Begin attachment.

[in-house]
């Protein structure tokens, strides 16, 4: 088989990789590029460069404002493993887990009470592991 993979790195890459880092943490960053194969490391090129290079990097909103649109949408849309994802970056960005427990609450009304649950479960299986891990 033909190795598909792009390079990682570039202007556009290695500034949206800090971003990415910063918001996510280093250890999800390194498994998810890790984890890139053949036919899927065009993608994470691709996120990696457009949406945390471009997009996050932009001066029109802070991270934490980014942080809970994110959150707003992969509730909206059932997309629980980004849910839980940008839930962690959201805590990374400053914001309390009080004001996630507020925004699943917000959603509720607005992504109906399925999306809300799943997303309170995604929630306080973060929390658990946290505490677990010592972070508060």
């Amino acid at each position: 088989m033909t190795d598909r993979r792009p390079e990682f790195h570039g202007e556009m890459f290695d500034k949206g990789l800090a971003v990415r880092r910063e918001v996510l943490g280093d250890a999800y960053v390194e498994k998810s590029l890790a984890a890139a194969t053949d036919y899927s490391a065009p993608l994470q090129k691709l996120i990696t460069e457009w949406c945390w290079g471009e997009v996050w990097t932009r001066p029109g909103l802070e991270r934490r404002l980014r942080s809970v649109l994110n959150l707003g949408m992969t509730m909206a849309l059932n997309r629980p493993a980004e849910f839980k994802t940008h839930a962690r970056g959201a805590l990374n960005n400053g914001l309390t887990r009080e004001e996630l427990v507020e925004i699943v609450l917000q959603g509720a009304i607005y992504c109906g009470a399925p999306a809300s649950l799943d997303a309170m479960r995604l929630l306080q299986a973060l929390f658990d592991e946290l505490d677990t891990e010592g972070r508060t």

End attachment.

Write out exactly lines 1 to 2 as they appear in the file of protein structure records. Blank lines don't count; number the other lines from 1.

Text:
[in-house]
């Protein structure tokens, strides 16, 4: 088989990789590029460069404002493993887990009470592991 993979790195890459880092943490960053194969490391090129290079990097909103649109949408849309994802970056960005427990609450009304649950479960299986891990 033909190795598909792009390079990682570039202007556009290695500034949206800090971003990415910063918001996510280093250890999800390194498994998810890790984890890139053949036919899927065009993608994470691709996120990696457009949406945390471009997009996050932009001066029109802070991270934490980014942080809970994110959150707003992969509730909206059932997309629980980004849910839980940008839930962690959201805590990374400053914001309390009080004001996630507020925004699943917000959603509720607005992504109906399925999306809300799943997303309170995604929630306080973060929390658990946290505490677990010592972070508060």